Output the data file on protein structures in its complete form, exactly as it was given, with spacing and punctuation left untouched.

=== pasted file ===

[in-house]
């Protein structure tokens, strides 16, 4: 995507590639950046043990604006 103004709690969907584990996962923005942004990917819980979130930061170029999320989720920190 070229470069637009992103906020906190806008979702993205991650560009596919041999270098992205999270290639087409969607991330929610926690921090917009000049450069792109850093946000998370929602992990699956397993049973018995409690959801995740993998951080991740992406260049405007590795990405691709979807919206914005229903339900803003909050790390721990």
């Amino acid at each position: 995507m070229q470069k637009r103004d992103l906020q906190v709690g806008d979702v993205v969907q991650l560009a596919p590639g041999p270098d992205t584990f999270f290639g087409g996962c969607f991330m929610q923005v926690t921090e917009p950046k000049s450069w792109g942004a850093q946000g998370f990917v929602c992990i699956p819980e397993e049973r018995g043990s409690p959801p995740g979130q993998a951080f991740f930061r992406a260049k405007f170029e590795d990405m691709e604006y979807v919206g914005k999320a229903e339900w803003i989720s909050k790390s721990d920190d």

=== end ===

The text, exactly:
[in-house]
């Protein structure tokens, strides 16, 4: 995507590639950046043990604006 103004709690969907584990996962923005942004990917819980979130930061170029999320989720920190 070229470069637009992103906020906190806008979702993205991650560009596919041999270098992205999270290639087409969607991330929610926690921090917009000049450069792109850093946000998370929602992990699956397993049973018995409690959801995740993998951080991740992406260049405007590795990405691709979807919206914005229903339900803003909050790390721990």
């Amino acid at each position: 995507m070229q470069k637009r103004d992103l906020q906190v709690g806008d979702v993205v969907q991650l560009a596919p590639g041999p270098d992205t584990f999270f290639g087409g996962c969607f991330m929610q923005v926690t921090e917009p950046k000049s450069w792109g942004a850093q946000g998370f990917v929602c992990i699956p819980e397993e049973r018995g043990s409690p959801p995740g979130q993998a951080f991740f930061r992406a260049k405007f170029e590795d990405m691709e604006y979807v919206g914005k999320a229903e339900w803003i989720s909050k790390s721990d920190d």